(2) Antonia Langenhoff (University of California, Berkeley, United States) will discuss how experiencing disagreement promotes intellectual humility and belief change in children.

In the third and final section of our workshop, we look at the impact of factors outside of children's minds—features of the environments and sources upon which they are basing their truth judgements. Part three of our workshop presents new empirical developmental psychology studies about how children's informational ecosystems—and their understanding of these ecosystems (media literacy)—can promote intellectual humility, epistemic vigilance, and perseverance in learning. Part three features three speakers who are experts in children's learning, media literacy, and learning from new media: (1) Evan Orticio (University of California, Berkeley, United States) will discuss how children increase their evidentiary standards for novel claims in more unreliable informational environments.
(2) Natalia Kucirkova (Open University, United Kingdom) will discuss the implications for learning of using children's personal data in recommender systems (digital personalization).
(3) Costanza De Simone (Max Planck Institute for Human Development, Germany) will discuss how adolescents' online search strategies and level of control affect truth discernment and learning outcomes. This workshop will include time for several discussion sessions, with high involvement from workshop participants, as well as a larger concluding panel to discuss unanswered questions and future directions. The discussions will be moderated by Celeste Kidd (UC Berkeley).

Our workshop will also include breaks for speakers and workshop participants to talk informally about workshop topics. We will summarize the discussion points with an emphasis on unknown questions and potentially fruitful areas for future inquiry at the conclusion of the workshop, which we will circulate to all participants.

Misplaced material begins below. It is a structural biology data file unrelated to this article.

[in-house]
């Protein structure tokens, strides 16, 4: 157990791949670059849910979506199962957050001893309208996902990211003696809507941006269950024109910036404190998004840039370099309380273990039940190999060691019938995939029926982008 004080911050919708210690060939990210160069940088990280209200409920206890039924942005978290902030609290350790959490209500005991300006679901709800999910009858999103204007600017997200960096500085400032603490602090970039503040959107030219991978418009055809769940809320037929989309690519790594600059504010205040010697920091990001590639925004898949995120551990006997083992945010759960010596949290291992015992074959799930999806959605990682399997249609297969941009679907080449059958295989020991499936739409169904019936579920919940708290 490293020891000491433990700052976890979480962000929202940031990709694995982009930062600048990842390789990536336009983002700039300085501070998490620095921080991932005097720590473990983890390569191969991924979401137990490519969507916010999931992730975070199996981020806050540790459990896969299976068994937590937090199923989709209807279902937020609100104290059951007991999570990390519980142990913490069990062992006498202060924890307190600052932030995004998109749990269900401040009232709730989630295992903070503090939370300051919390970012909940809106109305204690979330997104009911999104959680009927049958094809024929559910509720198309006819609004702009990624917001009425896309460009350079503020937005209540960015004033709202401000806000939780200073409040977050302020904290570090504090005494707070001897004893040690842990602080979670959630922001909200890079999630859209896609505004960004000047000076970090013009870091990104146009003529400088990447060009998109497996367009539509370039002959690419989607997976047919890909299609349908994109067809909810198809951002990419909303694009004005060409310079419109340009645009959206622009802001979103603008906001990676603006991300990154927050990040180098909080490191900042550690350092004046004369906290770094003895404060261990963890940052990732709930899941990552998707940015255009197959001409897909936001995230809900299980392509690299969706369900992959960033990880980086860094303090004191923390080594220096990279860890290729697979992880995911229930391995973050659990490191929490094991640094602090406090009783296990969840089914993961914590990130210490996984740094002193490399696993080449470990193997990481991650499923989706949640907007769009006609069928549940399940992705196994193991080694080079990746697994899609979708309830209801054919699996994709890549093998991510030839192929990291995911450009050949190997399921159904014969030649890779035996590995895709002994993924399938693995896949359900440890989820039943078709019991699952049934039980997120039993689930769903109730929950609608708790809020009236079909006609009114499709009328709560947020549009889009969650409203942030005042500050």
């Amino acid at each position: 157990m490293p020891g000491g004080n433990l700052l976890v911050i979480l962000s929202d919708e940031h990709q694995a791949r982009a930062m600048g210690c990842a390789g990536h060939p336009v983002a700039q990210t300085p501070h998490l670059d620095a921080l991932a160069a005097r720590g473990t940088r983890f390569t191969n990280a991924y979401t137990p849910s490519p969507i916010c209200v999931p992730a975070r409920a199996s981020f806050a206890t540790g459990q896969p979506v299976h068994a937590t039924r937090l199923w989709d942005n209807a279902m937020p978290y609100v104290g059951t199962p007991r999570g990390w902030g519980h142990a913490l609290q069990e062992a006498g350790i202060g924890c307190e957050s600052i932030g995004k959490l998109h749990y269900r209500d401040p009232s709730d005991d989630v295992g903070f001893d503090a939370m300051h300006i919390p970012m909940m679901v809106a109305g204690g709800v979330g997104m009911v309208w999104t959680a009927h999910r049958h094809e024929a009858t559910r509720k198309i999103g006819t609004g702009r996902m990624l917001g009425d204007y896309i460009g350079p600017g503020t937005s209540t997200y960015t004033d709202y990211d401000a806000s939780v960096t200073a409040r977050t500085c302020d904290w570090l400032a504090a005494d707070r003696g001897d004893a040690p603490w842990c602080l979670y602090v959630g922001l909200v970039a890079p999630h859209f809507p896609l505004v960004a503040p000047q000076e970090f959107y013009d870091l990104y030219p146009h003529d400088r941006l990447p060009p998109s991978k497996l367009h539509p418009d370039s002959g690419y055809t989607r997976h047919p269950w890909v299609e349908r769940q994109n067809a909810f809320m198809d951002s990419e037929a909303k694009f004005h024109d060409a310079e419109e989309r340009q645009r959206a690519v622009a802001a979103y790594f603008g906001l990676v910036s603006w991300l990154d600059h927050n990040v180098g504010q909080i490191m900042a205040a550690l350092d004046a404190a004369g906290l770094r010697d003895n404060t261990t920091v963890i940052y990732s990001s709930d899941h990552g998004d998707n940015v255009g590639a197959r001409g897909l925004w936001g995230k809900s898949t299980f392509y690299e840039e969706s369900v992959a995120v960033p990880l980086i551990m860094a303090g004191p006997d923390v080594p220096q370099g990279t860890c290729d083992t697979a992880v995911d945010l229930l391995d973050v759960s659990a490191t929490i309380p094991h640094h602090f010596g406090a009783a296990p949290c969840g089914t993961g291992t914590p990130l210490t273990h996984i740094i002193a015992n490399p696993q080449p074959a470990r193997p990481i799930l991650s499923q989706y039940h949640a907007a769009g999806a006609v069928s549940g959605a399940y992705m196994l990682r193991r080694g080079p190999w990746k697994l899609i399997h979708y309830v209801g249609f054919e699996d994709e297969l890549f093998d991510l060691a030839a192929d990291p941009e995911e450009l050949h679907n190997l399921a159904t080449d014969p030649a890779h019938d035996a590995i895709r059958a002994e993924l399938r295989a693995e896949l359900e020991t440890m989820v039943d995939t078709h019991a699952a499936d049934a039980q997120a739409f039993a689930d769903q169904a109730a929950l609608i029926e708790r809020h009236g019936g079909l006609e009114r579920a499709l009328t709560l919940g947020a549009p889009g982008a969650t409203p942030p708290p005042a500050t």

Cross-Cultural Perspectives on Developmental Cognitive Science
Organizer: Frankie Fong (Max Planck Institute for Evolutionary Anthropology)

Workshop; limited to 150 participants.

Thursday, January 5th, 8:30am - 12:30pm, in Budapest (no online option)

There has been an increasing attention to the issues of WEIRD psychology, where universal assumptions of developmental science are made, based on studies predominantly conducted in certain mainstream Western, English-speaking countries by WEIRD researchers. Beside issues of cross-cultural generalisability, there is also a concern of replicability of previously established phenomena in other populations. Sample more broadly from diverse regions of the world, and greater involvement of researchers from a wider range of countries will provide a more holistic understanding of child development. This will also expand our understanding of the ways cultural factors can influence child development across diverse cultural landscapes, which may be considered an emerging domain of research. Cross-cultural research provides invaluable information about the origins of and explanations for cognitive and behavioral diversity and universality. This workshop will involve talks and discussions that directly address issues of cross-cultural generalizability and replicability in relation to mechanisms of cognitive development. It will focus on theoretical, methodological, practical and logistical aspects of cross-cultural developmental research. We will invite speakers from different fields, covering different approaches and topics. We also welcome posters of study findings or designs (including those from students or ECR) that focus on under-represented populations (including European samples), which can be a single-sample study without necessarily including a comparison sample, or one that focuses on evaluating within-population variations.
Speakers will include: Sarah Caldwell (Max Planck Institute, Leipzig, Germany), Katja Liebal (Leipzig University), Michaela Slussareff (Charles University, Prague), with more details to follow.